Computer Science
Assignment 2.1
Requirements
This assignment lets you get familiar with the greedy and divideandconquer algorithm design. It is worth 5% of your total course marks.
Problem Statement: Intersecting Wires
This problem is taken from a recent code.google.com/codejam contest. Although not required at the time the problem specifications were given, we have modified a few of the constraints so you will (most likely) need to implement an efficient divideandconquer algorithm to pass the CS717 harder data set.
An intranet company wants to connect two buildings with many wires, each connecting a port on the first building to a port on the second building. Wires are straight segments connecting a vertical position on the left building to a vertical position on the right building. No two wires share the same endpoint on a building. However, from our side viewpoint, some of the wires intersect midway. We also noticed that due to different tensions of the wires exactly two wires meet at any given intersection point.
On the picture below, the intersection points are the black circles, while the ports are the white circles.
The question we want to know is how many intersection points should we see given, as input, a set of pairs of vertical distances that represent wire connection points on the two buildings.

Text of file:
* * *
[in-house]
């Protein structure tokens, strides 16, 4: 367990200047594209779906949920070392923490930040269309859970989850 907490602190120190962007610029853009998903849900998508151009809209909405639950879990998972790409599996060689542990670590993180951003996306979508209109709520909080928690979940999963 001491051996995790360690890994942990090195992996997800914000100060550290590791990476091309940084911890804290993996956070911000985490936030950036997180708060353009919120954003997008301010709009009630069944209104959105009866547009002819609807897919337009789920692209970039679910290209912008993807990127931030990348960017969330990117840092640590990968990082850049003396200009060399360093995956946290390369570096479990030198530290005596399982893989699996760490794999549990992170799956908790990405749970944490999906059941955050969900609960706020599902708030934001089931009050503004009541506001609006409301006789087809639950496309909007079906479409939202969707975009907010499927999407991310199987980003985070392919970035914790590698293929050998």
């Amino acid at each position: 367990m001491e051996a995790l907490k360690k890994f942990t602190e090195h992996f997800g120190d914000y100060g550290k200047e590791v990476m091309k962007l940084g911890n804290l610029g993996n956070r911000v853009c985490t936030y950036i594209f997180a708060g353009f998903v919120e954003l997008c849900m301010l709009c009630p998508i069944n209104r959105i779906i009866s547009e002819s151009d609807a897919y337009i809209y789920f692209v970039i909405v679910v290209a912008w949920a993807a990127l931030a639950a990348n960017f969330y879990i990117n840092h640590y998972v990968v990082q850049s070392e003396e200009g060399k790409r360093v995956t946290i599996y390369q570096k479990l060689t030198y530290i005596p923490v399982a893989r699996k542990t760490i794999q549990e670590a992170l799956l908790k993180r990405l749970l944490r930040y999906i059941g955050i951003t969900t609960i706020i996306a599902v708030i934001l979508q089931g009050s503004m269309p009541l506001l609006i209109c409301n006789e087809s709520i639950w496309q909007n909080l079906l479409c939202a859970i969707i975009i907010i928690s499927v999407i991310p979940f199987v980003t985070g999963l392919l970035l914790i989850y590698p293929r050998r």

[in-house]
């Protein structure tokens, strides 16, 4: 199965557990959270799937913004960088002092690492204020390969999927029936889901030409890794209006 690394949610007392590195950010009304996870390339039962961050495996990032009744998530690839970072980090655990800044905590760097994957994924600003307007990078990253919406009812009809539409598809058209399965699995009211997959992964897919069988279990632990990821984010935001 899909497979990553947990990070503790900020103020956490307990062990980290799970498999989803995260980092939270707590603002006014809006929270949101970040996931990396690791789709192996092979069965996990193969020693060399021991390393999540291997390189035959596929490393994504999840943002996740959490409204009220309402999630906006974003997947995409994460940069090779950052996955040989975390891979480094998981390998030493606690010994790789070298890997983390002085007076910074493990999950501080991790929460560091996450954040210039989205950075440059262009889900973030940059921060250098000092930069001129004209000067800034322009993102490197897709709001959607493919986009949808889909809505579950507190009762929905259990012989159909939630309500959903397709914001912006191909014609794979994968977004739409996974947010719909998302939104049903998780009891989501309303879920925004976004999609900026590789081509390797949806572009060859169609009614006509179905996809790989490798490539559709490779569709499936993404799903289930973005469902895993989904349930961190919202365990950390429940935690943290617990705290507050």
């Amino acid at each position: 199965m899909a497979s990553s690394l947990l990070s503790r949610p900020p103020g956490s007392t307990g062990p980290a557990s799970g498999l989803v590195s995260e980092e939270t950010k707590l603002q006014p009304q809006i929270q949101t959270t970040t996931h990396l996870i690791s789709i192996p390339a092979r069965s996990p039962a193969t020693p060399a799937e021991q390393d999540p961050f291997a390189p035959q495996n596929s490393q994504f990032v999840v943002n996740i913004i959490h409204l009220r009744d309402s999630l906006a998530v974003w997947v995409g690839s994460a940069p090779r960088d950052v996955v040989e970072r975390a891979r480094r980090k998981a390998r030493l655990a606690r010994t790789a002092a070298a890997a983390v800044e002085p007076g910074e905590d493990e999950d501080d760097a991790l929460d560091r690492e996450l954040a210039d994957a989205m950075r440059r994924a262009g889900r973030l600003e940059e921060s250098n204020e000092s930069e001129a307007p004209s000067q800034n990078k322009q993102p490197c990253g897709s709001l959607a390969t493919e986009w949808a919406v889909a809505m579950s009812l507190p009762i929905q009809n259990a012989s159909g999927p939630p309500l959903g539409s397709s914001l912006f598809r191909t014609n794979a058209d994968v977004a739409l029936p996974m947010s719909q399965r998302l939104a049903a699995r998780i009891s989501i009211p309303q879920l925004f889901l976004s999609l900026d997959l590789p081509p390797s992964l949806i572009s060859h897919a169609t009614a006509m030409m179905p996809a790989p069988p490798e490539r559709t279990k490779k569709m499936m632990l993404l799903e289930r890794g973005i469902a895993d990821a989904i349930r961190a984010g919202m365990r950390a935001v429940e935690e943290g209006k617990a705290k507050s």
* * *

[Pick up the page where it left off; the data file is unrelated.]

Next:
Input
The first line of the input gives the number T of test cases. The T test cases follow. Each case begins with a line containing an integer N , denoting the number of wires you see.
The next N lines each describe one wire with two integers Ai and Bi. These describe the ports that this wire connects: Ai is the height of the port on the left building, and Bi is the height of the port on the right building.
Assume the following limits 1 ≤ T ≤ 1000, 1 ≤ Ai ≤ 1000000, 1 ≤ Bi ≤ 1000000 and 1 ≤ N ≤ 50000, Within each test case, all Ai and all Bi are different. No three wires intersect at the same point.
The input should be taken from keyboard/stdin/System.in. The output should be sent to console/stdout/System.out.
Sample Input:
2 

3 

1 
10 
5 
5 
7 
7 
2 

1 
1 
2 
2 
Output
We have two problems. The first problem checks if you can read the input and compute a list of wires that are the longest in length. With x being the case number, output a single line containing “Case #x: ” followed by a single whitespace separated list in increasing order of wires (starting at index 1).
Sample Output (longest wires):
Case #1: 1
Case #2: 1 2
For the main problem, output one line containing “Case #x: y”, where x is the case number and y is the number of intersection points you see from the side vantage point.
Sample Output (number of inversions):
Case #1: 2
Case #2: 0
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